Malcolm Turnbull horrified conservatives by claiming Liberal Party founder Sir Robert Menzies was a progressive leader, but experts say the Prime Minister’s summation of the party foundations is right.
During a speech in London on Monday (UK time), Mr Turnbull highlighted the importance of the “sensible centre” – a phrase first used by his predecessor Tony Abbott – and went on to claim the LNP was “not conservative”.
“The sensible centre, to use Tony Abbott’s phrase, was the place to be. It remains the place to be,” Mr Turnbull told the Policy Exchange think tank.
“In 1944, Menzies went to great pains not to call his new centre-right party a conservative party – rather, he described our party as the Liberal Party, which he firmly anchored in the centre of Australian politics,” Mr Turnbull said.
Adjunct Professor at the Australian Catholic University, John Nethercote, said Mr Turnbull’s speech accurately referenced Sir Robert.
It was true Sir Robert had “expressly distinguished liberalism from conservatives”, he said.
“I don’t think we can call this a clanger,” Professor Nethercote told The New Daily.
“Menzies was mainstream, and believed in the mainstream, believed in the community and a middle class.
“So the Prime Minister has given the Menzies philosophy a bit of a contemporary twist.”
James Walter, Professor of Political Science at Monash University, agreed.
“Turnbull’s summation was reasonably accurate,” Dr Walter told The New Daily.
It is a great pleasure to be in London on my first bilateral visit as Prime Minister. There is no country with which Australia’s history is more entwined than the UK. I was honoured to walk with PM May from London Bridge to the Borough Market to pay our respects to those who died and were injured in the senseless and wicked attack last month. I was moved to meet with some of the first responders who went to the aid of the victims, including Australians. We later discussed the strength and closeness of the Australia-UK relationship across the full range of issues, including national security, trade and business.
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In February, Dr Walter wrote for The Conversation that “all exponents of Liberal Party values lay claim to the ‘Menzies’ tradition”.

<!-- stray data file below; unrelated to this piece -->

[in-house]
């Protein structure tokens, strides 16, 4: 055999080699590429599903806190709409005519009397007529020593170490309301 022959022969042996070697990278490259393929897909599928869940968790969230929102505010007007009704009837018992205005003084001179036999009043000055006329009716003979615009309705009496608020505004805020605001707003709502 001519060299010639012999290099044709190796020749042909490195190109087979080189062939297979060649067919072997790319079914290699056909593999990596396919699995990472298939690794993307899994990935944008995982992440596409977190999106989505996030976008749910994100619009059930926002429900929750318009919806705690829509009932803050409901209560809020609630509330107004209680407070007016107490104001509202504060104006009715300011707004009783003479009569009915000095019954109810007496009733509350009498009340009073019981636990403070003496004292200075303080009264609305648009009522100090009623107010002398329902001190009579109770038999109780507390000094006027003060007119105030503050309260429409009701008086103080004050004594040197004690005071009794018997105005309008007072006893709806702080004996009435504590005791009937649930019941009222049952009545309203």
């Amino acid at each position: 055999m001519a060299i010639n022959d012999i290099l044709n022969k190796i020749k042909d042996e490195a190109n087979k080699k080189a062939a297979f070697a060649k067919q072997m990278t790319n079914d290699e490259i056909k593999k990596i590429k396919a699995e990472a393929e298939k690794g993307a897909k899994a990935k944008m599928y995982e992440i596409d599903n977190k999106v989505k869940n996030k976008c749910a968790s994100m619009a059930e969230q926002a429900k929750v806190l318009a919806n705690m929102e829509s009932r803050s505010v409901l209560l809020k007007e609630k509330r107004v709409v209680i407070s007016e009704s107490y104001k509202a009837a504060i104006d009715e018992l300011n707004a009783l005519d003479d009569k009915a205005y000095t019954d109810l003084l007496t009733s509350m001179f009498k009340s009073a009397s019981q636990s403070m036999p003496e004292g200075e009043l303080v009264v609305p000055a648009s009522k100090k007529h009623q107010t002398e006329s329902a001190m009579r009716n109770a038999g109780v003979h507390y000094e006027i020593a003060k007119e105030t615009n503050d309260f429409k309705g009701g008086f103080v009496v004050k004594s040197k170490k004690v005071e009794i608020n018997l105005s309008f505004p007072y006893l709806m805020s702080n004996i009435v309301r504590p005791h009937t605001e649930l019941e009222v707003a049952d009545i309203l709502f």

“The most vehement contemporary claimants are on the party’s right wing.”
But their push for more budget austerity, climate change scepticism, immigration restriction, market fundamentalism and regressive taxation reform was a departure from many of Sir Robert’s principles, Dr Walter said.
In his speech to the Policy Exchange in London, Mr Turnbull said Sir Robert avoided conservatism.
He quoted Sir Robert: “We took the name ‘Liberal’ because we were determined to be a progressive party, willing to make experiments, in no sense reactionary but believing in the individual, his right and his enterprise, and rejecting the socialist panacea.”
Mr Abbott appears to have first used the term “sensible centre” as opposition leader in 2012 to claim workplace relations laws had gone too far under Labor and needed to be more flexible for employers.
Senator Cory Bernardi, who defected from the Liberal Party to form Australian Conservatives, said Mr Turnbull was trying to re-write history and called the speech “a dark day for conservatives”.
“What it’s sent is a very strong message to conservatives in Australia [that] you’re no longer welcome within the party of Menzies,” Senator Bernardi told 7.30 on Tuesday night.
“And I suspect if Sir Robert Menzies was alive today he would be considering an alternative because the party that he founded no longer seems to represent the interests upon which it was founded.”
Former prime minister John Howard declined to comment when approached by The New Daily.
Senator Bernardi and Mr Abbott have been approached for comment.